There were all of these state reports coming out from right-wing groups like Students First and the American Legislative Exchange Council arguing that the definition of success is getting rid of public education and taking away any right that teachers might have. These create a climate when there is report card after report card agreeing that the future should be privately managed [charter] schools. There is nobody on the other side other than the unions, which are immediately discredited. There need to be two sides to the debate. Right now [the education conversation] is presented as what Students First is promoting is all that works.
We felt it was important to set up this other criteria and show how effective school systems operate: They are adequately funded, have preschools; they make sure that their teachers are professionals, and they don’t give away their authority. This is how the best nations in the world operate. They don’t operate through vouchers and charters.
One of the factors Rizga flagged was the NPE data point that indicated the gap in spending per student in poor schools compared to rich schools had grown 44 percent in the last decade. Ms. Ravitch’s explanation for this widening gap?
One important reason is that the federal policy has tilted completely toward testing and accountability and away from equity. The Elementary and Secondary Education Act of 1965 was all about equity and equitable resources for low-income students, and then in the 1990s that began to change. In DC, policymakers think that if we can only have high enough standards, tough enough tests, and hold people accountable, we can close the achievement gap. And it hasn’t happened. Yet the new law, the Every Student Succeeds Act, is based on the same test-based and market-driven framework and ideology, except it lets the states do it.
Ms. Ravitch could have also noted that when states cut back on their funding it has an especially devastating effect on those communities that do not have the local property tax base to offset the cuts and this exacerbates the difference between per pupil spending in rich districts and poor ones. Underfunded equalization formulas lose their impact, and almost every state has diminished their funding since the 2008 market collapse and few have restored their funding since the economy “recovered”.
In the coming months it would be heartening to see the NPE report card referenced in the mainstream media the way Michelle Rhee’s StudentsFirst Report Cards were promoted… but based on my Google feed it does not appear that local small town newspapers are reporting on NPE’s findings… but then more and more of those “small town” papers are owned by the people who are drawn to “reform” and want to believe that schools can be fixed by “getting rid of bad teachers” the same way that the deficit can be closed by “eliminating waste fraud and abuse”. Wishful thinking is always preferable to hard work.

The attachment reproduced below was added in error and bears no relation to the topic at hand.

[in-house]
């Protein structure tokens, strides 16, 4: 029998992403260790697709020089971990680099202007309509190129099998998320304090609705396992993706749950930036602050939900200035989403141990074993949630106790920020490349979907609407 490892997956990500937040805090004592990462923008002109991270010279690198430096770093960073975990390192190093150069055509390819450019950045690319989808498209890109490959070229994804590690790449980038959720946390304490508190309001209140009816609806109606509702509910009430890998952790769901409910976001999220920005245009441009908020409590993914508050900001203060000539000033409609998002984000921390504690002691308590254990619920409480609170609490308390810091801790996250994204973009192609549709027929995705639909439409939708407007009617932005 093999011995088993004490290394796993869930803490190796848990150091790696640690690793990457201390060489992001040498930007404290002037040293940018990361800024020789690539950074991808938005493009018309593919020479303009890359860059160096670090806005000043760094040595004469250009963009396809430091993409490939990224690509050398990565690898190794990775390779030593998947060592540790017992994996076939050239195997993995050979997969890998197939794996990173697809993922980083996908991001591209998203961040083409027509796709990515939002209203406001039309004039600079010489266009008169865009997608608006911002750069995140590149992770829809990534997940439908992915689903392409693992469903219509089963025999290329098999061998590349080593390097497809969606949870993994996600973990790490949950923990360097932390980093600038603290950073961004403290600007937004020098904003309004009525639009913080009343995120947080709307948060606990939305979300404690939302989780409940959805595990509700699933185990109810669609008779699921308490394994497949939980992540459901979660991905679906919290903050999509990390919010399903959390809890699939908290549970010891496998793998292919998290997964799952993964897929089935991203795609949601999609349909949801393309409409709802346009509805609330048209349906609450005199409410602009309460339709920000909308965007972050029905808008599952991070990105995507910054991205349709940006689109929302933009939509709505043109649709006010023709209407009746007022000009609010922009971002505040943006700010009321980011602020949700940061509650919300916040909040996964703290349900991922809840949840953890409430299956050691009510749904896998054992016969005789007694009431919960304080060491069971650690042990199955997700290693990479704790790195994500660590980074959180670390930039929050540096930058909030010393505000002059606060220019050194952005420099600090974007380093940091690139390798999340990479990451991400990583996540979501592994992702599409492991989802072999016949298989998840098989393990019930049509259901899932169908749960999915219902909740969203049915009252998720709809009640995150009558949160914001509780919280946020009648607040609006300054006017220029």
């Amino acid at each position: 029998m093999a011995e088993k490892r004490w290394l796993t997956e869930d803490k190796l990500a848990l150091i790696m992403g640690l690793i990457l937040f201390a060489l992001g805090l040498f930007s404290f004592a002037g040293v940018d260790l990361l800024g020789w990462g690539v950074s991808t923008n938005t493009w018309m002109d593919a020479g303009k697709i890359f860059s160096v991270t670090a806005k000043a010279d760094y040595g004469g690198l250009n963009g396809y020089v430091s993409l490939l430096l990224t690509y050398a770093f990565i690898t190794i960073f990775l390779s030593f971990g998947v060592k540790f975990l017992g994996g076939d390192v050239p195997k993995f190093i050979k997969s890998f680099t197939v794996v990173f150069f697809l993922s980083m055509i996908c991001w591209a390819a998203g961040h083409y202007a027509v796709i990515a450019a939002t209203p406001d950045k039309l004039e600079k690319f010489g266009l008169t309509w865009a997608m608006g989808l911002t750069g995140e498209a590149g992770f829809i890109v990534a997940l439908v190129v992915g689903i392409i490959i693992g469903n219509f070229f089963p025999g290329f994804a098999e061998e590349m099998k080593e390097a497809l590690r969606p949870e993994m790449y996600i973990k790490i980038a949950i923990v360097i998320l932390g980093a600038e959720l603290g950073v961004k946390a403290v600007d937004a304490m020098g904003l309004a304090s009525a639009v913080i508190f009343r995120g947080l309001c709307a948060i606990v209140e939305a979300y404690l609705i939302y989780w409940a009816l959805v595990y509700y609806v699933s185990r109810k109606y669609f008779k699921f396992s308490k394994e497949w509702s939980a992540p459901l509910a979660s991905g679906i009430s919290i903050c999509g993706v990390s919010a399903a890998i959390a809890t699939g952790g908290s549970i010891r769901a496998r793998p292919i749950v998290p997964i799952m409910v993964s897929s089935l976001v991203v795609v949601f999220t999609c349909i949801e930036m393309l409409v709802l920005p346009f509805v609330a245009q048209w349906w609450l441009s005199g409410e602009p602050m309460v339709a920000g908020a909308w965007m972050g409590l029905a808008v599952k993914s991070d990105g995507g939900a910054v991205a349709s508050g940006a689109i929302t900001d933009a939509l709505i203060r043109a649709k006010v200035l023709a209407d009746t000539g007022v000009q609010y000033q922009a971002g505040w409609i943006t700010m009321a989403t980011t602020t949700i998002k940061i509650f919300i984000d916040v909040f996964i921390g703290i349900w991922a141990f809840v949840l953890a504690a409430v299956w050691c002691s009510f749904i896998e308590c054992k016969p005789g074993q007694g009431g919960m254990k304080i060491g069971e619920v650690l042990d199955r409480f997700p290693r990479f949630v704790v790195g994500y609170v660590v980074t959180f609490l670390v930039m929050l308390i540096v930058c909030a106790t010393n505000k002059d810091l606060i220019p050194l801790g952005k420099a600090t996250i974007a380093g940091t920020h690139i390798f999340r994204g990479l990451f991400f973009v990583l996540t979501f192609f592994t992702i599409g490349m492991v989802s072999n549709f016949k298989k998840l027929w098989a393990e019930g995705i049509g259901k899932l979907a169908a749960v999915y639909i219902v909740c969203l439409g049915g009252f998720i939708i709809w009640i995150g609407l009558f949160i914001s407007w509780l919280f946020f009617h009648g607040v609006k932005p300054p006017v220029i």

A couple of weeks ago Alternate blogger Dustin Beilke wrote up his findings on the USDOE’s spending on charter schools in a post titled “Obama Administration Enables Billionaire Takeover of America’s Public Schools.” The article describes the Herculean effort required to get the figures from the USDOE and noted that absent the provision by the Department he and some colleagues calculated that $3,300,000,000 of taxpayers funds went to deregulated charter schools, many of which were for profit enterprises funded by billionaires. What happened next?
In October 2015, after waiting for incomplete answers from ED and state agencies, CMD published “Charter School Black Hole,” a special investigation of federal charter school spending and its links to ALEC.
Two months later, on Christmas Eve 2015, ED released a list of the charter schools that had received federal funding since 2006. The list was incomplete, the dollar figures were still unclear, and everyone knows that you release information on Christmas Eve because you don’t want anyone to see it. Still, it was something.
It WAS something… and Beilke was on the mark when he identified what it showed and what he concluded. The $3,300,000,000 spent on charters shows:
…the extent to which the Department of Education’s charter school agenda matches that of the anti-education, pro-privatization movement that funds and promotes so much of the misinformation about public education.
And as Beilke accurately concludes:
This movement already gets all the support it needs from the Waltons, the Koch brothers, the DeVos family, Bill and Melinda Gates, and tech billionaires.
Let’s put the taxpayers’ money to better use.
Why are we spending millions on for-profit charters while public schools are starved for funds and subject to hostile takeovers by “emergency managers”? Could campaign contributions play a role As always, it helps to follow the money….